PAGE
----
ANST - Judging Brewing
amazing at mail.utexas.edu
Thu Aug 14 00:33:47 PDT 1997
Hi all. Aquilanne here.
Alexander Ravenshaw shares his enthusiasm at the topic of brewing with:
>Alrighty then.. I'm glad someone has finally mentioned something about
and expresses some concerns:
>I like the form provided, but, I have some problems with it...
>The simple fact is, that brewing and vinting can be a difficult catagory to
>judge. And, more often than not, such a detailed judging, like the one
>provided in the last post, is hard to do. Finding capable judges that can use
>such criteria is very rare. And some of the period technique, ingredients,
>are quite frankly, hazardous to your health. (*) Documentation is a real
>problem due to the fact that there is little or none in period. But, it is
>hope of brewers such as myself and the other members of The Honorable
>Brotherhood of Brewers and Vinters to see more education and research on the
>subject. It has seemed as of late that it is needed.
I understand the concern, but finding "capable" judges--meaning, I assume,
that these judges understand the intricacies of a specific art--is not
necessarily easy in many other categories. Many of us Laurel-types may
dabble our fingers in quite a few artistic pots, so to speak, but few (if
any) totally immerse ourselves in more than one area--at a time, anyway. I
still remember an A&S competition where I had entered a scroll which I had
used an orangy-vermillion color in the illumination, and a judge commenting
that "orange isn't a period color." Along the way, I'm sure I got some high
scores because the person looking at the work went "wow" without having
enough background and savvy about the artform I was working with to find my
mistakes. Outside of hiring professionals to do our judging for us (and even
the *professionals'* knowlege bases are not infallible), I think what we
should do is continue educating ourselves and encouraging our knowlegeable
folk to teach as many other folk as humanly possible. This is an educational
organization, and teaching is one of the most powerful learning tools we
have at our grasp, and the more folk who learn stuff make the more potential
resources, etc, etc.
>You can produce the most periodly correct (PC.. cute, I
>like that), using period technique, ingredients, have documentation to the
>hilt, and it can be perfect in every way. But, if it doesn't taste good,
>it's a wasted effort.
Valid point. That's why many judging criteria/systems make the aesthetic
appeal of an entry an element of judging criteria. As well, some systems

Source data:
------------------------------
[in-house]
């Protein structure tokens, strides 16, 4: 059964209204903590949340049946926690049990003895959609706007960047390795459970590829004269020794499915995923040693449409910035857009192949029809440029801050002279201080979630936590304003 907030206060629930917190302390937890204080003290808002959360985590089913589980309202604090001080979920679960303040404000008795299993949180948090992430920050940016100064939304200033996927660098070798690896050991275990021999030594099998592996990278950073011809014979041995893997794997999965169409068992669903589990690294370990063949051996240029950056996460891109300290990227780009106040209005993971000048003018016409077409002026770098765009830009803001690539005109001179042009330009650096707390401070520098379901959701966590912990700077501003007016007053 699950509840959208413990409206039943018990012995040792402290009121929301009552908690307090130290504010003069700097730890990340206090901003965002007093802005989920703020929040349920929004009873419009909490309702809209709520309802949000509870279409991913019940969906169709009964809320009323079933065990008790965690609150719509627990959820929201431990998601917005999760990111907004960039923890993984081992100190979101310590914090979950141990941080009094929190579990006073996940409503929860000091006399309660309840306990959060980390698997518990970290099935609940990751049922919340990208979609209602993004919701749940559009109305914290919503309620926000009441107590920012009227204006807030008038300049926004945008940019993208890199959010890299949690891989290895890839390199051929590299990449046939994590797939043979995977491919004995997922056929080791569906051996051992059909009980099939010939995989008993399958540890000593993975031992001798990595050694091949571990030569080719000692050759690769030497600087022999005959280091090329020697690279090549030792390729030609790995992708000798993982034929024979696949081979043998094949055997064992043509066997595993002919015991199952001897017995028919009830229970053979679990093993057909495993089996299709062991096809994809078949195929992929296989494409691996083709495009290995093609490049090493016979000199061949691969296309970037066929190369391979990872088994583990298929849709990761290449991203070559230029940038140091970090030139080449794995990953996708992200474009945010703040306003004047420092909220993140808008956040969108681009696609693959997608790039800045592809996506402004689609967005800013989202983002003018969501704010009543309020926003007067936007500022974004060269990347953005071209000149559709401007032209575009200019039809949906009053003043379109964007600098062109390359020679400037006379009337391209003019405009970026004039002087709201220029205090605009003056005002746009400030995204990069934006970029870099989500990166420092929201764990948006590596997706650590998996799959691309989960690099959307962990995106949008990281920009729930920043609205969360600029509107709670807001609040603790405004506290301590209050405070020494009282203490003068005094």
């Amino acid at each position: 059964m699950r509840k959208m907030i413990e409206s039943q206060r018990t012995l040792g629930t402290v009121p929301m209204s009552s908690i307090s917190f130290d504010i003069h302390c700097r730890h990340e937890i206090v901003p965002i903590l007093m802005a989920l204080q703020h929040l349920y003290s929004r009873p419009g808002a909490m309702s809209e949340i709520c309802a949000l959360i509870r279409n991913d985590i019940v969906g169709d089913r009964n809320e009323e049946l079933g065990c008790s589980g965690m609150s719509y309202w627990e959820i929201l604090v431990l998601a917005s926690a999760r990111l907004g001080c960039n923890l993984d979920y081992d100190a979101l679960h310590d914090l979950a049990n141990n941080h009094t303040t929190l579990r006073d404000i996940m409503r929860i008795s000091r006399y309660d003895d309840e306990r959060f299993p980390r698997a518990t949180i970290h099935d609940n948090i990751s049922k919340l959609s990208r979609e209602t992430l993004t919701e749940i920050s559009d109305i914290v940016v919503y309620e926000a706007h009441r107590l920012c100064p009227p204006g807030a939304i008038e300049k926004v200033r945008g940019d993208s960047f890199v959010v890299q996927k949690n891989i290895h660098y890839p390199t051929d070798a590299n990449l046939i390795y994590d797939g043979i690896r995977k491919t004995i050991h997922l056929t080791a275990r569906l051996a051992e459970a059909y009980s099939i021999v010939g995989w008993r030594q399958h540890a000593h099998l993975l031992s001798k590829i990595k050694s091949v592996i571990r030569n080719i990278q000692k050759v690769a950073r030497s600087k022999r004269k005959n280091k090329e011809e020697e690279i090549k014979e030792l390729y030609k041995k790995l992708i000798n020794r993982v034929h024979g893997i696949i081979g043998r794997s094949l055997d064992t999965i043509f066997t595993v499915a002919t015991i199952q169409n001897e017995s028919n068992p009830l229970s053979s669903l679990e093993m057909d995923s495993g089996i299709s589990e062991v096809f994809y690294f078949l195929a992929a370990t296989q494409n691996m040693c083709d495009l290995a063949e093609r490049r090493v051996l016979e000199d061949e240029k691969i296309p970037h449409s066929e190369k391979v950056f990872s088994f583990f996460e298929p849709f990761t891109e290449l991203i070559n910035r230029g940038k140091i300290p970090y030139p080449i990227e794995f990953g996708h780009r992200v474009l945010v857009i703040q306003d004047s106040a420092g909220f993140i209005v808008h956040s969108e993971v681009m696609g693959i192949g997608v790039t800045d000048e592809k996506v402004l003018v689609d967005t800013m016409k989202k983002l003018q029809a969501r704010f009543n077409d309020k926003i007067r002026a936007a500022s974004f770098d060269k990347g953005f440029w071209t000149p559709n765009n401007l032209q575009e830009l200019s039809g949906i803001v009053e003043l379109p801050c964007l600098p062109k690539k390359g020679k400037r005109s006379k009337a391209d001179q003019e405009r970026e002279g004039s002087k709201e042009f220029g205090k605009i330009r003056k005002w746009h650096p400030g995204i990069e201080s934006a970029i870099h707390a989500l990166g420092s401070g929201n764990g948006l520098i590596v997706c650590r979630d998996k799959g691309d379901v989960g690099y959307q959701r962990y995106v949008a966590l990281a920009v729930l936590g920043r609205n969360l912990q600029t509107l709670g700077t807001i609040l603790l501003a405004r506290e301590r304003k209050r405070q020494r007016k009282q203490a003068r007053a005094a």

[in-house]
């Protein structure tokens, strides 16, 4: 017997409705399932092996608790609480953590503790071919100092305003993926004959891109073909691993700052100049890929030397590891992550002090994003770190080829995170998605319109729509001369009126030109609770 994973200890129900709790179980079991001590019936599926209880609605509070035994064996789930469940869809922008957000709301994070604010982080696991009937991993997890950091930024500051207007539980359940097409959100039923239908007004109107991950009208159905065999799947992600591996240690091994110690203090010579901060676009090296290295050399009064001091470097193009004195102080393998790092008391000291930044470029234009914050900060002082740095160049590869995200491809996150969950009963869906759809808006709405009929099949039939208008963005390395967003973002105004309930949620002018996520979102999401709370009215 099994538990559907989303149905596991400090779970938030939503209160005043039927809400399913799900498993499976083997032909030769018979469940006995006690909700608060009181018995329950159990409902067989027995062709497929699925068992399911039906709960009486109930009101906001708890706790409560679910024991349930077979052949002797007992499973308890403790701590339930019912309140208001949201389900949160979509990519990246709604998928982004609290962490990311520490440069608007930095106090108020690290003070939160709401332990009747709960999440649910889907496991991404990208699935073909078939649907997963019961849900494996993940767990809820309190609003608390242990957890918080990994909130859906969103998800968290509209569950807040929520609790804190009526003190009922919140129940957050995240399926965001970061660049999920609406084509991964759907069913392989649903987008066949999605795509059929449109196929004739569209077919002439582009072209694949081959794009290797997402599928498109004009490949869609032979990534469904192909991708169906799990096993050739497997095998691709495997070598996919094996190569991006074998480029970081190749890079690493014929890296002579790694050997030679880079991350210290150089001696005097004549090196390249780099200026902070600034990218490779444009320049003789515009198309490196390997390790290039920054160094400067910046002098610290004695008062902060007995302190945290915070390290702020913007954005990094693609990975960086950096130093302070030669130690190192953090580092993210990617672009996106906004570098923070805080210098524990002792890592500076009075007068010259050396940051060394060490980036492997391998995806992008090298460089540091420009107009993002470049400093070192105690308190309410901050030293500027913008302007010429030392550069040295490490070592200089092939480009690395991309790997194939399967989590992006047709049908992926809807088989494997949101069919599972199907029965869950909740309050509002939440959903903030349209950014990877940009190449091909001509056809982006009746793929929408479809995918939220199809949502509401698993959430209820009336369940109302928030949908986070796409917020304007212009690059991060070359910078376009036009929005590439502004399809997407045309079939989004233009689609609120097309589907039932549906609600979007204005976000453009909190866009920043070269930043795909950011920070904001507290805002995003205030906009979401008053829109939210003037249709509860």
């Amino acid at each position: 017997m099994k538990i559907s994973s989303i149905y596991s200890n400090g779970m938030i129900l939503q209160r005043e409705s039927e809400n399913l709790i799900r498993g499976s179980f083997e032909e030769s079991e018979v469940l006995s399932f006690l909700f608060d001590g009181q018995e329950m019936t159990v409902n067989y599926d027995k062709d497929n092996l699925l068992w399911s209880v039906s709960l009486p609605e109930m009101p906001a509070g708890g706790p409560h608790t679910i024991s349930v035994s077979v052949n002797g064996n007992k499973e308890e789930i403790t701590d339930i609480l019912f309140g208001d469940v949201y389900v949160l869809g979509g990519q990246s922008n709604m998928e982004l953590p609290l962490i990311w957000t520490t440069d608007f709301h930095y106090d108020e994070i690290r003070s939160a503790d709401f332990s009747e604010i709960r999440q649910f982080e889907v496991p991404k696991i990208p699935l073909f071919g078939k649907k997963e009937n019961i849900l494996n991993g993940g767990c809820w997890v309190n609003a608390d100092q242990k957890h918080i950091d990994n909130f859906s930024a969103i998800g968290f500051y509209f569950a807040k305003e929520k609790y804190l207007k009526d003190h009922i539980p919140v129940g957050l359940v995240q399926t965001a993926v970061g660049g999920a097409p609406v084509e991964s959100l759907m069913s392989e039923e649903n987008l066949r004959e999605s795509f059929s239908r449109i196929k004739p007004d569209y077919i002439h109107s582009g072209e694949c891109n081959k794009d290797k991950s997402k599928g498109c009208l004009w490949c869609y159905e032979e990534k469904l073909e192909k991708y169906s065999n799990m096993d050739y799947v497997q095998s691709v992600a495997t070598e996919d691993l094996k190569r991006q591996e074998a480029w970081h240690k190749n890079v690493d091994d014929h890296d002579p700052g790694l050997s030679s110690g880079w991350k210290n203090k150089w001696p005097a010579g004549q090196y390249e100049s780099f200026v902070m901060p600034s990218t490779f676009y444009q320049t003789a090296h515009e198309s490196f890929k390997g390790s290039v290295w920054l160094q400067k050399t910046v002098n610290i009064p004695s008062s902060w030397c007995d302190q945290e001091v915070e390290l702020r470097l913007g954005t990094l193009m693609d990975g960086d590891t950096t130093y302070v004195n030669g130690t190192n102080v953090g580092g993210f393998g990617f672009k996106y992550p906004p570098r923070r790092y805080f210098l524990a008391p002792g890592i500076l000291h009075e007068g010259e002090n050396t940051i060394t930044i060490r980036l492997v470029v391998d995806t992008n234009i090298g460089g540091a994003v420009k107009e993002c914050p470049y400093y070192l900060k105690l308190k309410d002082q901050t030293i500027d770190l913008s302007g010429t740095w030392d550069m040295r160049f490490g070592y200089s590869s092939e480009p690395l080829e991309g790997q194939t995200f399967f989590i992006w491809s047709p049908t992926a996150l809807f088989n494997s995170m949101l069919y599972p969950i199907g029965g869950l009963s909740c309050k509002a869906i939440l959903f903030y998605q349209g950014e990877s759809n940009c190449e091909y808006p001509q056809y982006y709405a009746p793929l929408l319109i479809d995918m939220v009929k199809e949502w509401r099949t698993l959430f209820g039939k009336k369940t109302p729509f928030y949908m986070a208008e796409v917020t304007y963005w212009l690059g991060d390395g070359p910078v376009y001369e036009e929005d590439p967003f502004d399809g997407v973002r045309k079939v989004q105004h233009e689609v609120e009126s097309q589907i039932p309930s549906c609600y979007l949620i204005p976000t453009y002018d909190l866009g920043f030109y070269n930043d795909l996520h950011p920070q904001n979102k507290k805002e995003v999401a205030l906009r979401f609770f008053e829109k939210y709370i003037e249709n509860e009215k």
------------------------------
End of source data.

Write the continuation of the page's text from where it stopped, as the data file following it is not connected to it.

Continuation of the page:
(like the Aten one) have an authenticity/creativity section: if you use all
period methods and materials and have adequate documentation to back it up,
you get high scores for authenticity; if you use use non-period methods, but
can justify them in relation to how things were done in period (say, as
a)the only period analogs available, b)a *safe* method or material in the
place of the potentially unsafe period method or material, or c)maybe you
can't afford the period method/material, or are allergic to the period
material, d)having no way of really knowing what the period product tasted
like, and wanting to appeal to a modern palate, etc., etc.) then you get
high scores for creativity. There are other situations that would fit in
here, but I think you get the idea.
>Now, I'm not saying that we should get rid of the detailed judging. The whole
>point of the SCA is period recreation. But sometimes, in areas like this need
>to have a taste-based judging.
Here again, this is one reason why the detailed criteria is needed: there's
no such thing as complete objectivity--especially when it comes to art. One
judge is going to be very partial to Elizabethan garb and find it difficult
to judge early Viking appropriately without criteria to guide her because it
doesn't hold the same aesthetic appeal for her; as well, one judge may be
partial to madrigals and may not be able to appropriately judge metered
rhyme without appropriate criteria to guide him because it doesn't hold the
same aesthetic appeal to him. *That's* why simple taste-based judging isn't
quite appropriate for something as structured as a Kingdom A&S Competition.
>I think when I hand someone one of my meads or
>ales, and that person smiles and wants more, I've done my job and I've won
>all the contests I need.
I know what you mean. All the high scores in the world don't measure up to
the look on a person's face when you hand over the completed scroll, leather
work, ceramic piece, metalwork (insert art of preference here). That's truly
the most joyous part of all.
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